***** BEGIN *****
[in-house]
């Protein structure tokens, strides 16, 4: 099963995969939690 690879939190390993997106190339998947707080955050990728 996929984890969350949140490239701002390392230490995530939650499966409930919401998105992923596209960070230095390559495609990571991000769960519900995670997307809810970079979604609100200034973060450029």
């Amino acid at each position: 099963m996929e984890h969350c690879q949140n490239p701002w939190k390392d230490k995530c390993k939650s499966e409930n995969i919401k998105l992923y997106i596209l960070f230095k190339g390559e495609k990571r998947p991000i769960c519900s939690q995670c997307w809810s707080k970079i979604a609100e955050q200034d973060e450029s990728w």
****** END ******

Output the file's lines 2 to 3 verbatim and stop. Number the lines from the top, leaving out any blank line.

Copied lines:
């Protein structure tokens, strides 16, 4: 099963995969939690 690879939190390993997106190339998947707080955050990728 996929984890969350949140490239701002390392230490995530939650499966409930919401998105992923596209960070230095390559495609990571991000769960519900995670997307809810970079979604609100200034973060450029």
């Amino acid at each position: 099963m996929e984890h969350c690879q949140n490239p701002w939190k390392d230490k995530c390993k939650s499966e409930n995969i919401k998105l992923y997106i596209l960070f230095k190339g390559e495609k990571r998947p991000i769960c519900s939690q995670c997307w809810s707080k970079i979604a609100e955050q200034d973060e450029s990728w």